Chocolate agar (CHOC) or chocolate blood agar (CBA), is a nonselective, enriched growth medium used for isolation of pathogenic bacteria.It is a variant of the blood agar plate, containing red blood cells that have been lysed by slowly heating to 80°C.The name is itself derived from the fact that red blood cell (RBC) lysis gives the medium a chocolate-brown color. Chocolate agar is used for growing fastidious respiratory bacteria, such as Haemophilus influenzae and Neisseria meningitidis.The composition of chocolate agar and the Blood Agar is the same and the only difference is while preparing chocolate agar, the red blood cells are lysed.
Medium contains Proteose peptone is a nitrogen source required for the growth of wide variety of
organisms. Dextrose acts a carbon energy source. Disodium phosphate buffers the medium whereas sodium chloride maintains the osmotic equilibrium. Agar is the solidifying agent. Heated sheep blood is added to give the medium its “chocolate” appearance. This medium is prepared, stored and dispensed under oxygen-free conditions to prevent the formation of oxidized products prior to use.
The composition of chocolate agar is same as the blood agar and the only difference is while preparing Chocolate agar, the red blood cells are lysed changing the medium color chocolate brown.The lysis of RBC during the heating process releases intracellular coenzyme nicotinamide adenine dinucleotide (Factor V or NAD) into the agar for utilization by fastidious bacteria (the heating process also inactivates growth inhibitors). Hemin (factor X) is available from non-hemolyzed as well as hemolyzed blood cells.The most common species that require this enriched medium for growth include Neisseria meningitidis and Haemophilus spp. H. influenzae is not able to grow on sheep blood agar.
Preparation Of Chocolate Agar
- Prepared blood agar
- Incubator for simplest method
- But for other method are
- Blood agar base
- Sheep blood
- Distilled water
- Measuring cylinder
- Weighing balance
- Water bath
- Hot air oven ( optional)
- Suspend 40.5 grams in 1000 ml distilled water or deionized water.
- Heat to boiling to dissolve the medium completely.
- Sterilize by autoclaving at 15 lbs. pressure (121°C) for 15 minutes.
- Heat-lyse a volume of sheep blood that is 5% of the total volume of media being prepared very slowly to 56°C in a water bath.
- Dispense 20 ml into 15×100 mm Petri dishes. Allow the media to solidify and condensation to dry.
- Place the plates in sterile plastic bags and store at 4ºC until use.
- As a sterility test, incubate an uninoculated plate for 48 hours at 35-37°C with 5% CO2 (or in a candle-jar).
- Take already prepared blood agar plates (5% sheep blood agar) and put those plates into hot air oven for 2 hours at 55°C.
- Take out those plates and you will get chocolate agar.
- Place the plates in sterile plastic bags and store at 4°C until use.
- As a sterility test, incubate an uninoculated plate for 48 hours at 35-37°C with 5% CO2.
Result Interpretation/Colony Characteristics of Chocolate Agar
- Neisseria meningitidis: Growth on chocolate agar is grayish, non-hemolytic, round, convex, smooth, moist, glistening colonies with a clearly defined edge.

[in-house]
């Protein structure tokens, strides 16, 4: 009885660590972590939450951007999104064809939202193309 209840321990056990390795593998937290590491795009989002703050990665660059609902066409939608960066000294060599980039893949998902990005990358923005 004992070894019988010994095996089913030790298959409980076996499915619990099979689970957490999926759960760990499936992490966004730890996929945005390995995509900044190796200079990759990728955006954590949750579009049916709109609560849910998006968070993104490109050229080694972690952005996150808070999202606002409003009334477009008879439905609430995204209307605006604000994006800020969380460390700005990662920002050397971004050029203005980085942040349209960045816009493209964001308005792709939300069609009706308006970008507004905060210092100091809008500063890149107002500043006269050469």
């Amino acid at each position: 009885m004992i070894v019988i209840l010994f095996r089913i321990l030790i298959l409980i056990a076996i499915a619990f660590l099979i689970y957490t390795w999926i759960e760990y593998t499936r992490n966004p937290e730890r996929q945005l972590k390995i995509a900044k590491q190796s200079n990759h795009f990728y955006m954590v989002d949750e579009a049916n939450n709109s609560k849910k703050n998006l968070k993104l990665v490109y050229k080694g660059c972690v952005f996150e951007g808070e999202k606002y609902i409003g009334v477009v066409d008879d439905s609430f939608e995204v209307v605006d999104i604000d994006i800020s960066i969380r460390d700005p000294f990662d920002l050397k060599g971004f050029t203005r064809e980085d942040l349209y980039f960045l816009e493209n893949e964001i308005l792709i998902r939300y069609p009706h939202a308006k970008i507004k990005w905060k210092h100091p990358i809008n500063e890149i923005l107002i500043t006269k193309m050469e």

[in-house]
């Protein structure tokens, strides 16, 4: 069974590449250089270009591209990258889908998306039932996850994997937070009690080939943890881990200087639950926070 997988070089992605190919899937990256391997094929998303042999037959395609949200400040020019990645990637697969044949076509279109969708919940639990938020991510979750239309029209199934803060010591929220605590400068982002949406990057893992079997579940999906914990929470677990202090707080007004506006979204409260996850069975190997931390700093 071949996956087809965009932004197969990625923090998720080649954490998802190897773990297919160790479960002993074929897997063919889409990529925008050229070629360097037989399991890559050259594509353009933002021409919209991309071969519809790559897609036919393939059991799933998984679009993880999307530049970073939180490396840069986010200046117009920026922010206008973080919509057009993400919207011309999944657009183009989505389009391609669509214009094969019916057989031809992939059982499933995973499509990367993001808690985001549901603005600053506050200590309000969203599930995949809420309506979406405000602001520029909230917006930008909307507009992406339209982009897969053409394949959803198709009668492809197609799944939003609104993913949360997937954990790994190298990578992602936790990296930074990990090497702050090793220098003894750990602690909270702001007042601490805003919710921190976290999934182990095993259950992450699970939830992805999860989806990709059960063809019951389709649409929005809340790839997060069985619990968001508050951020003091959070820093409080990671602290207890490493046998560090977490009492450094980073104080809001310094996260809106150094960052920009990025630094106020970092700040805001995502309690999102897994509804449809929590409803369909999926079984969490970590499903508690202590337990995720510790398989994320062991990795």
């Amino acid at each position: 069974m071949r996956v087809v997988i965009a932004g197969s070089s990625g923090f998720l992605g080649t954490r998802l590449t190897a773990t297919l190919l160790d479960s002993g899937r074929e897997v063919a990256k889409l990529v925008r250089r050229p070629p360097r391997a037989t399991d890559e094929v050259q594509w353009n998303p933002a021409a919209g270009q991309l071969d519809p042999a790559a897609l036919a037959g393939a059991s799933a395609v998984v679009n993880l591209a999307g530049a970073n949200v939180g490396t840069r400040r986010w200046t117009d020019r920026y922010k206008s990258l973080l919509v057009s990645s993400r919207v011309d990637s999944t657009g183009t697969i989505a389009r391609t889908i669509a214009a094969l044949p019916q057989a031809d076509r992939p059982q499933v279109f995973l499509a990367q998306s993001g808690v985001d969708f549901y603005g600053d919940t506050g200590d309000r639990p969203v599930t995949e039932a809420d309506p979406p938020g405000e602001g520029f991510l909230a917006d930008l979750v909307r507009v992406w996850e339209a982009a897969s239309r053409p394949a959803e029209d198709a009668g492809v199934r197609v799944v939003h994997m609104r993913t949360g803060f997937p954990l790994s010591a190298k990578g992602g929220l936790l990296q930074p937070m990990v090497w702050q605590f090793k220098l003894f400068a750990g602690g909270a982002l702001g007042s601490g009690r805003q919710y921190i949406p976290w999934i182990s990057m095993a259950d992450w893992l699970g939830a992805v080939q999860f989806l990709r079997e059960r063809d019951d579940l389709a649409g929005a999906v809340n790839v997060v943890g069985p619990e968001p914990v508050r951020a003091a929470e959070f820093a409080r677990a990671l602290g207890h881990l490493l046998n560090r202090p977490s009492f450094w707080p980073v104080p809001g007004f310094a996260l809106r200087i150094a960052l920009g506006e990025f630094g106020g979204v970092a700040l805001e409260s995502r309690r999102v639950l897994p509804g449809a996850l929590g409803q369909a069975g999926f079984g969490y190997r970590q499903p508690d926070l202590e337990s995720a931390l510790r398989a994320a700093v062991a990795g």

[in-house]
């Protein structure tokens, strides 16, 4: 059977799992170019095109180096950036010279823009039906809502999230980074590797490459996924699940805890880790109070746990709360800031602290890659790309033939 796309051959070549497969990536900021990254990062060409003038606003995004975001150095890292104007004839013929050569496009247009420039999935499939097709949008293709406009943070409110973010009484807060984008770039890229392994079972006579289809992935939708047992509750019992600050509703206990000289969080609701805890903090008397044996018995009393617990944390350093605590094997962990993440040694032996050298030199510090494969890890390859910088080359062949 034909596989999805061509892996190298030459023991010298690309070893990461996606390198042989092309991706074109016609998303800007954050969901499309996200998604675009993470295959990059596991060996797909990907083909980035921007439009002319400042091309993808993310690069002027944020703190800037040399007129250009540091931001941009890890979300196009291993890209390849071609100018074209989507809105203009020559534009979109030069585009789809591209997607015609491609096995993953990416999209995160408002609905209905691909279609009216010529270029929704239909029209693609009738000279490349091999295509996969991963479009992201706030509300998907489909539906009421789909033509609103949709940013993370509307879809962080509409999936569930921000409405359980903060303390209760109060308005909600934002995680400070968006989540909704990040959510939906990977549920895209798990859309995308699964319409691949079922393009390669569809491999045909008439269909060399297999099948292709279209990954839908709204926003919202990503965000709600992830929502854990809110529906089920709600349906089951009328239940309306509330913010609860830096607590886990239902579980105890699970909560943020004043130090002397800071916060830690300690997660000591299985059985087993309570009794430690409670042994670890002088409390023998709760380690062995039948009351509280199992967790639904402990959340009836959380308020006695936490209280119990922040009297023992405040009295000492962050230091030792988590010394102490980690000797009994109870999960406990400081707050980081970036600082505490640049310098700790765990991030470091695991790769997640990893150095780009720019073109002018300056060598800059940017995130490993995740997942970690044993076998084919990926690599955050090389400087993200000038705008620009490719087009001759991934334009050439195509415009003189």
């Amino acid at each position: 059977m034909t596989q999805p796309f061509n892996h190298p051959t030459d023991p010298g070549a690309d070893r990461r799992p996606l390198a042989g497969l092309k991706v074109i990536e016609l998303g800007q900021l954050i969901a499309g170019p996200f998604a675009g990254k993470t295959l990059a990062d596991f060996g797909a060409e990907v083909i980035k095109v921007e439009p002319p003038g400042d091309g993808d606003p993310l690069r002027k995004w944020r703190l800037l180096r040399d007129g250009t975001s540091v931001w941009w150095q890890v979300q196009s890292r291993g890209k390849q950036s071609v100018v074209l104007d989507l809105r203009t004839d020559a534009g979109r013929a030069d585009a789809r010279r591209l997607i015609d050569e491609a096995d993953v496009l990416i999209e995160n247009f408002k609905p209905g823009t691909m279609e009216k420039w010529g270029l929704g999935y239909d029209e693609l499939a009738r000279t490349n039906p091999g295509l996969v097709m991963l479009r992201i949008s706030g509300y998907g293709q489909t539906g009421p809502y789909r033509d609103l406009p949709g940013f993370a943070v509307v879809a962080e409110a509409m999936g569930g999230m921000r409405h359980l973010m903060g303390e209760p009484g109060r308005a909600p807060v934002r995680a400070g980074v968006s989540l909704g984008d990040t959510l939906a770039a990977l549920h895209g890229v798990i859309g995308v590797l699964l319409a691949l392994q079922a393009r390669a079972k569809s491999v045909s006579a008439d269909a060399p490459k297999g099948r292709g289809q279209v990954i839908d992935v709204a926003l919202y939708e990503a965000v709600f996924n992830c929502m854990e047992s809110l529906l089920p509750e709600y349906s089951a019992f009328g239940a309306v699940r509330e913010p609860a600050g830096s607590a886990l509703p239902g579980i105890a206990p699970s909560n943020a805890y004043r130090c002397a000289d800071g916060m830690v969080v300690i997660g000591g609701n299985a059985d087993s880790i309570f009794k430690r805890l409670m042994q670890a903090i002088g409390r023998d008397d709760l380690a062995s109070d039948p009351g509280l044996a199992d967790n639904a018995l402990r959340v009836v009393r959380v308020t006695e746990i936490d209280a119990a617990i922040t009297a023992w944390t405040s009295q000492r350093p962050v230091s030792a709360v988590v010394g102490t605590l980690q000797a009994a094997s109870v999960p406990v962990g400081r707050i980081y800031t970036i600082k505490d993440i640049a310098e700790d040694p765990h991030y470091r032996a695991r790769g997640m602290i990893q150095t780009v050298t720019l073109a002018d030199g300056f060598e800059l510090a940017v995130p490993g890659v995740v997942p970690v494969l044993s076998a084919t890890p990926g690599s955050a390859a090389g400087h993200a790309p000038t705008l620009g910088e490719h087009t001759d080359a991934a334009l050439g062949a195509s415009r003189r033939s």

- Neisseria gonorrhoeae produces small, grey to white, mucoid colonies, smooth consistency, and defined margins.
- Haemophilus influenzae: Non hemolytic, opaque cream to gray colonies.
Modification of ChocolateAgar (CHOC
- Thayer-Martin agar/medium uses for the selective isolation of N. gonorrhoeae and N. meningitidis. This Media is a chocolate agar supplemented with vancomycin, colistin and nystatin (VCN) to inhibit the normal flora, including non-pathogenic Neisseria from the clinical specimens.
- Chocolate Agar with bacitracin: CHOC with bacitracin is a selective medium uses to improve the primary isolation of Haemophilus influenzae from specimens containing a mixed flora of microorganism.
- Chocolate agar with GC base and growth supplement: It is a medium that supports the special growth requirements (hemin and NAD) needed for the isolation of fastidious organisms, such as H. influenzae, when incubated at 35-37°C in a 5% CO2 atmosphere.
- Chocolate agar with TSA and growth supplements: It is a medium that supports the special growth requirements (hemin and NAD) needed for the isolation of fastidious organisms, such as H. influenzae, when incubated at 35-37°C in a 5%CO2atmosphere.
Uses of Chocolate Agar
- It is very useful medium to isolate fastidious organisms in Microbiology Laboratory from various clinical specimens like sputum ( H. influenzae), urethral discharge ( N. gonorrhoeae), CSF/blood (N. menigitidis) .
- And thus, Chocolate agar uses to isolate and cultivate fastidious microorganisms such as Haemophilus species and Neisseria species.
- It is also useful in isolating N. gonorrheae from both acute and chronic cases of gonococcal infections.
- It is also useful in isolating N. meningitidis from bacterial meningitis.
- Chocolate agar with bacitracin acts as selective medium for screening H. influenzae from specimens e.g. sputum containing a mixed flora of microorganisms.
Limitations of Chocolate Agar
- It is recommended that additional biochemical and/or serological tests should be performed on isolated colonies from the pure culture in order to complete identification.
- Chocolate Agar is an enriched medium, thus non-pathogenic organisms may overgrow pathogenic bacteria. If isolation of N. gonorrhoeae is desired, a selective medium such as Thayer Martin Agar, Modified should be used in parallel with this non-selective formula.
- Precipitated hemoglobin may appear as dark spots on or in the media and does not affect the performance of the media.
- The presence or absence of N. gonorrhoeae in a specimen does not rule out the possible presence of other pathogenic organisms.
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